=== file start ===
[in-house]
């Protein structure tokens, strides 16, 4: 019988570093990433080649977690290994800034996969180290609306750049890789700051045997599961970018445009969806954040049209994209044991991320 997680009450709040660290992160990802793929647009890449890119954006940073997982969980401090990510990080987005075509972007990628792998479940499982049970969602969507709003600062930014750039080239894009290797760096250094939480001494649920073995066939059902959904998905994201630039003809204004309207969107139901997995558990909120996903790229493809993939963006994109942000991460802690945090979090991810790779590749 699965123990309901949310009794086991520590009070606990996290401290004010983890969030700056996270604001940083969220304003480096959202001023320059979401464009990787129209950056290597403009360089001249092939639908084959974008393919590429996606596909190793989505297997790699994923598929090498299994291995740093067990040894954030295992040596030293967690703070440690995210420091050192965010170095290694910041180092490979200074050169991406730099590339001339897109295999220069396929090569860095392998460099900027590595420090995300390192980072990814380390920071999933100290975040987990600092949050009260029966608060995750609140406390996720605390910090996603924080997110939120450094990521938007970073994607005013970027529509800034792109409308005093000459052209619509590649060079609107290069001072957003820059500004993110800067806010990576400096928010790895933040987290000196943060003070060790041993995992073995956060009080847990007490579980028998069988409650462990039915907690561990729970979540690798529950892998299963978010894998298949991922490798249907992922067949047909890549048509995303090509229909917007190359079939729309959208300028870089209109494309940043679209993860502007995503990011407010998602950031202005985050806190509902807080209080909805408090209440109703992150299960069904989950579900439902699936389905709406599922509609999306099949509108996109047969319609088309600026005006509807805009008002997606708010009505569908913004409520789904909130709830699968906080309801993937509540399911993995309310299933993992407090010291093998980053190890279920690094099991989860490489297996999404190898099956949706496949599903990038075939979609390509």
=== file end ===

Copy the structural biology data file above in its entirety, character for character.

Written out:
[in-house]
């Protein structure tokens, strides 16, 4: 019988570093990433080649977690290994800034996969180290609306750049890789700051045997599961970018445009969806954040049209994209044991991320 997680009450709040660290992160990802793929647009890449890119954006940073997982969980401090990510990080987005075509972007990628792998479940499982049970969602969507709003600062930014750039080239894009290797760096250094939480001494649920073995066939059902959904998905994201630039003809204004309207969107139901997995558990909120996903790229493809993939963006994109942000991460802690945090979090991810790779590749 699965123990309901949310009794086991520590009070606990996290401290004010983890969030700056996270604001940083969220304003480096959202001023320059979401464009990787129209950056290597403009360089001249092939639908084959974008393919590429996606596909190793989505297997790699994923598929090498299994291995740093067990040894954030295992040596030293967690703070440690995210420091050192965010170095290694910041180092490979200074050169991406730099590339001339897109295999220069396929090569860095392998460099900027590595420090995300390192980072990814380390920071999933100290975040987990600092949050009260029966608060995750609140406390996720605390910090996603924080997110939120450094990521938007970073994607005013970027529509800034792109409308005093000459052209619509590649060079609107290069001072957003820059500004993110800067806010990576400096928010790895933040987290000196943060003070060790041993995992073995956060009080847990007490579980028998069988409650462990039915907690561990729970979540690798529950892998299963978010894998298949991922490798249907992922067949047909890549048509995303090509229909917007190359079939729309959208300028870089209109494309940043679209993860502007995503990011407010998602950031202005985050806190509902807080209080909805408090209440109703992150299960069904989950579900439902699936389905709406599922509609999306099949509108996109047969319609088309600026005006509807805009008002997606708010009505569908913004409520789904909130709830699968906080309801993937509540399911993995309310299933993992407090010291093998980053190890279920690094099991989860490489297996999404190898099956949706496949599903990038075939979609390509």